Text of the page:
On this week’s episode of The Rural Woman Podcast, you’ll meet Scarlett Salamone. A chronically ill former inner city special education teacher gone calf loving, goat toting, chicken chasing, duck herding, sheep shearing dairy farmer. Scarlett grew up on the heels of her dad and uncles on her grandparents’ livestock farm in IL hoping there would be a runt she could raise. Her peace as a biracial kid in a less than welcoming world was found in the barns, putting meat on the table for her family the bonus. Scarlett’s Farm, Loveland Acres located in Southern Wisconsin, is a community-focused farm committed to utilizing the diversity in plants, animals, and humans to do our part in ensuring the land is stewarded well, all children have a place to learn in the fields, and everyone has a seat at the table to celebrate hard work put in.
Scarlett Salamone | BIO
I’m Scarlett. A chronically ill former inner city special education teacher gone calf loving, goat toting, chicken chasing, duck herding, sheep shearing dairy farmer.
I grew up on the heels of my dad and uncles on my grandparents’ livestock farm in IL hoping there would be a runt I could raise. My peace as a biracial kid in a less than welcoming world was found in the barns, putting meat on the table for my family the bonus. Though I wanted to pursue dairy farming I wasn’t supported and went to school for teaching.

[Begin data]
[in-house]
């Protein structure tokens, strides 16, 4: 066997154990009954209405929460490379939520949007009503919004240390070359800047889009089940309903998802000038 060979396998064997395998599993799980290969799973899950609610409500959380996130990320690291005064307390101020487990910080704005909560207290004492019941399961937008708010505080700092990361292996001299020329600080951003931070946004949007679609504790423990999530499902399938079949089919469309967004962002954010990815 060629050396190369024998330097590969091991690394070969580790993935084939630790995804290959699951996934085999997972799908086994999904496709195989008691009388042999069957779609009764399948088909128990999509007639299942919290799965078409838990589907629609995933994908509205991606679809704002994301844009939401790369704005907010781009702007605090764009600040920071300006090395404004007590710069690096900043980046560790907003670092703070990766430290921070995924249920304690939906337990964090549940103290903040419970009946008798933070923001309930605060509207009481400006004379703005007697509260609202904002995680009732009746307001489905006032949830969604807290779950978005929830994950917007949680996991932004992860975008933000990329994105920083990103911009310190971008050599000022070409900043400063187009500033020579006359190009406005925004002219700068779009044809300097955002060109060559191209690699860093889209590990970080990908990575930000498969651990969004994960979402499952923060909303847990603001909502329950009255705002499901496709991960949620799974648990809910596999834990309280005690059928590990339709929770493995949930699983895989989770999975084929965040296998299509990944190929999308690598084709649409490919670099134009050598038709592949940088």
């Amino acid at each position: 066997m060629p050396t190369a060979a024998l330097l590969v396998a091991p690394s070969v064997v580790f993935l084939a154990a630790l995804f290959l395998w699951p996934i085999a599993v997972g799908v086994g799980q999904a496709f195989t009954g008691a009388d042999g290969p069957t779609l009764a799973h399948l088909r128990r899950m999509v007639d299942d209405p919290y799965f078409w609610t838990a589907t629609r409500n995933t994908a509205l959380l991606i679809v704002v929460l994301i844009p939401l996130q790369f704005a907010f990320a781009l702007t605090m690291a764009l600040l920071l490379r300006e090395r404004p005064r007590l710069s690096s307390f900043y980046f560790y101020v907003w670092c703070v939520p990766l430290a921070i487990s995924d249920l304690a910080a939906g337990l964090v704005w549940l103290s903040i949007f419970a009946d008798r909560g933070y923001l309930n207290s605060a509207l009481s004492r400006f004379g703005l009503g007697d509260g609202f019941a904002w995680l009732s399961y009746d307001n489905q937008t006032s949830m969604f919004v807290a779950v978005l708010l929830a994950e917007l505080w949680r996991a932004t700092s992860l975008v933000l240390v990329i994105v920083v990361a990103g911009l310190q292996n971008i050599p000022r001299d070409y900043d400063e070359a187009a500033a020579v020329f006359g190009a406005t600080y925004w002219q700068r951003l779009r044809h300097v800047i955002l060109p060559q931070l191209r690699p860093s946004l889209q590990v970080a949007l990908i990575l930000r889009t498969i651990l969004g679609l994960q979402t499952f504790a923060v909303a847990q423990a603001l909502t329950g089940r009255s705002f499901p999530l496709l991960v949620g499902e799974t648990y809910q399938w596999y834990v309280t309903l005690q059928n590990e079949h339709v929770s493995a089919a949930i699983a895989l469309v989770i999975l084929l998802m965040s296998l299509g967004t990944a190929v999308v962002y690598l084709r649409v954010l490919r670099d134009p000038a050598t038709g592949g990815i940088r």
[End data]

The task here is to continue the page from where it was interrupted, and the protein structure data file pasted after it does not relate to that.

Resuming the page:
I earned my degree in special education and became a dually certified teacher in the inner city of Milwaukee. I was just hitting my stride in advocating for my students both in and out of the classroom when chronic illness took over. Several diagnosis later and my career was done.
At my lowest point with my diseases I was 96 pounds, struggling mentally, and facing a feeding tube placement. It was then I got the heart nudge to get goats. Research was done, the benefits of raw milk learned, and goats were brought on. Out of starvation, our farm was born.
The farm grew and a vision manifested to share our working farm with kids through hands-on agricultural programming. Nothing can replace being immersed in nature. Nothing can replace the value of learning animal husbandry and all that comes with it. Nothing can replace the value of knowing how to produce and preserve your own food. Plenty of adults are already lacking in this – happy to help there too, but our children? Our children deserve better. I farm for a future that provides it.
Review of The Week
You’ll have some kind of farm if you don’t already after listening
☆ ☆ ☆ ☆ ☆ – Tiffany from Houston, TX via Apple Podcasts
“I’ve been listening to an episode each morning on my way to work and have learned so much from women farmers around Canada and here in the US. I don’t have a farming background but am passionate about eating more local foods and growing some myself. We recently bought a house on 1.3 acres and I have to say, I really want to start a micro flower farm now! 🌷🌻🌼🌸 Thanks for inspiring and educating women around the world!”
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